Speaking of Hawks, the masterful director of Hollywood's Golden Era took screwball comedy to what many consider its zenith in His Girl Friday. About a newspaper editor (Cary Grant, who's been gracing the screen at LACMA quite often of late) doing his utmost to prevent his ex-wife (Rosalind Russell) from going through with her plans to remarry, it's the most highly regarded film of its kind ever made. LACMA, 5905 Wilshire Blvd., Mid-Wilshire; Tue., Jan. 5, 1 p.m.; $5. (323) 857-6000, lacma.org. —Michael Nordine
His Girl Friday screens at LACMA on Tuesday.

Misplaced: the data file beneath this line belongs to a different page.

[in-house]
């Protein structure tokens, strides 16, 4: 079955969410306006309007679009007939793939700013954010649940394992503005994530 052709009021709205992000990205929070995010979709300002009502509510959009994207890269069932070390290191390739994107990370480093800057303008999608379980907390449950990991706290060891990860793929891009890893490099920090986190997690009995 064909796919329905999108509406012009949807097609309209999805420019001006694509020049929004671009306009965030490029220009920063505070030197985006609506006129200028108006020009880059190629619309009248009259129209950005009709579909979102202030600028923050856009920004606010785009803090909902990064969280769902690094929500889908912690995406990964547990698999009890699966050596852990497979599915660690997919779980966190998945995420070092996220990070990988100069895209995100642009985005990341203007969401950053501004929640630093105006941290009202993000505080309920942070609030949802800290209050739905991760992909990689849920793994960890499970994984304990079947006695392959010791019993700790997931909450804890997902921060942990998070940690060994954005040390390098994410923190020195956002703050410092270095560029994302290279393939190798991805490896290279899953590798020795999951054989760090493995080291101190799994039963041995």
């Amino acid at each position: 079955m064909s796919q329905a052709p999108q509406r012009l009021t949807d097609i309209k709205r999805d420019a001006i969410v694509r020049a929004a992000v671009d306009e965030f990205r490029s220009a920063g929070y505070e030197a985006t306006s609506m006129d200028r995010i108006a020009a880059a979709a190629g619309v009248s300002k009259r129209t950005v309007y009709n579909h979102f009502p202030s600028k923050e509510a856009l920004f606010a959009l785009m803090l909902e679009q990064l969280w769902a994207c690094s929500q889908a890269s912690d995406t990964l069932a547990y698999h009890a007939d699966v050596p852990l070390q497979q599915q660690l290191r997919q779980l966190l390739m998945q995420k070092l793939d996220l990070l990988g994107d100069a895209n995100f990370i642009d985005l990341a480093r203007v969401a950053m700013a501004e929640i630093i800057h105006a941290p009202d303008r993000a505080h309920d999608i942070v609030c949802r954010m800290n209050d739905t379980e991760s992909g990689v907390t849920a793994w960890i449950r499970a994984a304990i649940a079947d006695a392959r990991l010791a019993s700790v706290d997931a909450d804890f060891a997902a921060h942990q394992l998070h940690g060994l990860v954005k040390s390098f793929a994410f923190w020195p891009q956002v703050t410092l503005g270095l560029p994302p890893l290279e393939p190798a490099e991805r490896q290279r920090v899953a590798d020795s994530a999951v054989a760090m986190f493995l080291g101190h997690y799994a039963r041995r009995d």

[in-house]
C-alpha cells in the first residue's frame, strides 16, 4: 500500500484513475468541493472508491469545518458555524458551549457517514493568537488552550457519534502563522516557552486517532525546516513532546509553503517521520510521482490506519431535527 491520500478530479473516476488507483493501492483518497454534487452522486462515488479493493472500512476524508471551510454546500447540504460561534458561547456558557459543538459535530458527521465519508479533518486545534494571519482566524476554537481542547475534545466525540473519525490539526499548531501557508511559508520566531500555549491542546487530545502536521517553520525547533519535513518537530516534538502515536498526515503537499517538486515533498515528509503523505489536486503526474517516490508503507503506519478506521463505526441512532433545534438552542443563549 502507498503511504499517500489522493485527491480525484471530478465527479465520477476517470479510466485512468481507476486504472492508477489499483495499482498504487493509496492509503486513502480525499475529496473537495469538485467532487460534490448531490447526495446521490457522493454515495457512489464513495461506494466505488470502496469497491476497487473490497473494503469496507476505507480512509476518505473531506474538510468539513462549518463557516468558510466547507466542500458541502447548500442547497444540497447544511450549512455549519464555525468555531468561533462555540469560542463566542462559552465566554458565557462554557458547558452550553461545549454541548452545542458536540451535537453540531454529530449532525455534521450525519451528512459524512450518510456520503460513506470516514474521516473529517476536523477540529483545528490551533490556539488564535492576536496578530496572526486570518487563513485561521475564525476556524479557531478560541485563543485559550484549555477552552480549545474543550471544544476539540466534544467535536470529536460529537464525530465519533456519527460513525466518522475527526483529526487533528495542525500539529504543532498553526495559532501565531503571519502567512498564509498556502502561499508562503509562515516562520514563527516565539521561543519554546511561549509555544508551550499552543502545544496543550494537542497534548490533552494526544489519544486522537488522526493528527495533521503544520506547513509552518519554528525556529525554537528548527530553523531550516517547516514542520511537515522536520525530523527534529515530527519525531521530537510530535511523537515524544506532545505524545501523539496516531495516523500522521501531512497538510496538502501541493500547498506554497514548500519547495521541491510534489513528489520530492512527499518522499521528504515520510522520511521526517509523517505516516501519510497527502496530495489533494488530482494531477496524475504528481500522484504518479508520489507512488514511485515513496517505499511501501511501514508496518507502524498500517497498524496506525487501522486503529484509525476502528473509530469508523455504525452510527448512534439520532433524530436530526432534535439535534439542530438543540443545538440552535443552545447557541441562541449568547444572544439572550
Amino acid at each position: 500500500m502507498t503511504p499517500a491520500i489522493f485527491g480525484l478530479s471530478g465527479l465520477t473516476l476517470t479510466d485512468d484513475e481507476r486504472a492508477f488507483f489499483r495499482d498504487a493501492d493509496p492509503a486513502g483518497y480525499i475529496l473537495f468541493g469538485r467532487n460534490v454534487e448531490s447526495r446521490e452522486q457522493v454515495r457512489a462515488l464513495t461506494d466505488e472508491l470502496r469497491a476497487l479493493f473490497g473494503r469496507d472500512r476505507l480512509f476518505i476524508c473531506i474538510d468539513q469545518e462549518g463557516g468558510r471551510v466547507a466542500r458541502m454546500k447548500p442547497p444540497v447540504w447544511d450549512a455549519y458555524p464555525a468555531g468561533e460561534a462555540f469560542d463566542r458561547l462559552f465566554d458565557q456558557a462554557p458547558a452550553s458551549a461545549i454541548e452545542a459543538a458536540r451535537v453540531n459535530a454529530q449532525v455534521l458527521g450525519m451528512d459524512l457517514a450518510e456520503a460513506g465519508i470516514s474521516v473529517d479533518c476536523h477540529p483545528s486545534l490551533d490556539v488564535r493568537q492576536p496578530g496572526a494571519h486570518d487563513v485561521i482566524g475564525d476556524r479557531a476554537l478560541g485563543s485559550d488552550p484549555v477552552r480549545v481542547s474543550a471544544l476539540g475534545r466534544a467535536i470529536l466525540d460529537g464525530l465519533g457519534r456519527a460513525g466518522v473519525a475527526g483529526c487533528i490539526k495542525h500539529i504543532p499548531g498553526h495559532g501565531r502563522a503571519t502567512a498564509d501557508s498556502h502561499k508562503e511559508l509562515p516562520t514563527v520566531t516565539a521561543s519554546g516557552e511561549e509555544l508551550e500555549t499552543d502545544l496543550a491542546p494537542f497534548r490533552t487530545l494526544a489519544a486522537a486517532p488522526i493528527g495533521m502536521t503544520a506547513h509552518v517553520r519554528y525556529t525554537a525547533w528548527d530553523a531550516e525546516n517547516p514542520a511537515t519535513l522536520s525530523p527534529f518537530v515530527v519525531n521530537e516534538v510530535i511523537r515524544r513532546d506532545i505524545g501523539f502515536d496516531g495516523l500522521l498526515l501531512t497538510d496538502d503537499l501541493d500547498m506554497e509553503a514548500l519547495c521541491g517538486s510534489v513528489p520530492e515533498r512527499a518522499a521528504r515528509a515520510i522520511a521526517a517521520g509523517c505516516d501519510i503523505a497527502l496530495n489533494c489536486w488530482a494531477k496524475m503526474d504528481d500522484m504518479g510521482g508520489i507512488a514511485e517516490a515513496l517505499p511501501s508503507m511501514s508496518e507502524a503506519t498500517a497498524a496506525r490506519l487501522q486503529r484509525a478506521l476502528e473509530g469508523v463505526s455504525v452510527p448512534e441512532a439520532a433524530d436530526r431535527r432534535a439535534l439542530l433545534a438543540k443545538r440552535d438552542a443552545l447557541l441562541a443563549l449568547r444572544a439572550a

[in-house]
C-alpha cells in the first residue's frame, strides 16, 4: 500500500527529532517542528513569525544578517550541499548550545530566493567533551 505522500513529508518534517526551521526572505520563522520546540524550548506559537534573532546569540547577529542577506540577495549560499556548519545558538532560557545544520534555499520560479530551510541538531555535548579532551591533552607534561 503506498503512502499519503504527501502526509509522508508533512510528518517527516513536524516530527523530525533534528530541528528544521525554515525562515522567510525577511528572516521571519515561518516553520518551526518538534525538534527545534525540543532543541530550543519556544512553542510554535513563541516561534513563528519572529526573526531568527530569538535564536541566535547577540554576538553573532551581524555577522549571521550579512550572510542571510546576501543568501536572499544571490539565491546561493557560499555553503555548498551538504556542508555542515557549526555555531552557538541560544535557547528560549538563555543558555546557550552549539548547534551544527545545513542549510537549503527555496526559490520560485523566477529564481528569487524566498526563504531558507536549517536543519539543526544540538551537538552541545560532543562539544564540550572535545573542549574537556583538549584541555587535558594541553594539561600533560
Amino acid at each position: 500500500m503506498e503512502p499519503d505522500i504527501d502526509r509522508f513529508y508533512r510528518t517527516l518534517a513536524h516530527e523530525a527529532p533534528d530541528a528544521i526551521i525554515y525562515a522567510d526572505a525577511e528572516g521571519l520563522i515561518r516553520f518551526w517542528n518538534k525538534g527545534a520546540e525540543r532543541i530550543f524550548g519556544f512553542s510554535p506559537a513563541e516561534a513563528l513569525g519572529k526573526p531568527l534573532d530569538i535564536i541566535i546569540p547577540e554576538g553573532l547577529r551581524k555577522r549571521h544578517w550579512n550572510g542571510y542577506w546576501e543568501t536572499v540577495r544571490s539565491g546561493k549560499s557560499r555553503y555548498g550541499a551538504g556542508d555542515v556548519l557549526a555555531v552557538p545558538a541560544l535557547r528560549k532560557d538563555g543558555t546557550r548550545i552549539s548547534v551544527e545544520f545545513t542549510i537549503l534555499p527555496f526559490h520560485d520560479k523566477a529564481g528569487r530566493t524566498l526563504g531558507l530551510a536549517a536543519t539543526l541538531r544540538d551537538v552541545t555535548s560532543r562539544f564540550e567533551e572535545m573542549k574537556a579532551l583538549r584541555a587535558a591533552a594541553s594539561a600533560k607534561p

Christmas is over and done with, but that doesn't mean we have to throw the baby Jesus out with the bathwater. The Troubies certainly don't think so. The troupe is continuing to stage Santa Claus Is Comin' to Motown, a musical satire that mashes up the hokey Rankin-Bass stop-motion Christmas special Santa Claus Is Comin' to Town with the soulful sounds of the Motor City. Racial humor abounds and, as theater critic Bill Raden put it in his review, the "show soars as a surprisingly creditable and refreshingly jingle-free Christmas tribute concert." It's never too late for good humor. Falcon Theatre, 4252 Riverside Drive, Burbank; Wed., Jan. 6, 8 p.m. (and Wed.-Fri., 8 p.m.; Sat., 4 & 8 p.m.; Sun., 4 & 7 p.m.; through Jan. 17); $29-$41.50. (818) 955-8101, falcontheatre.com. —Gwynedd Stuart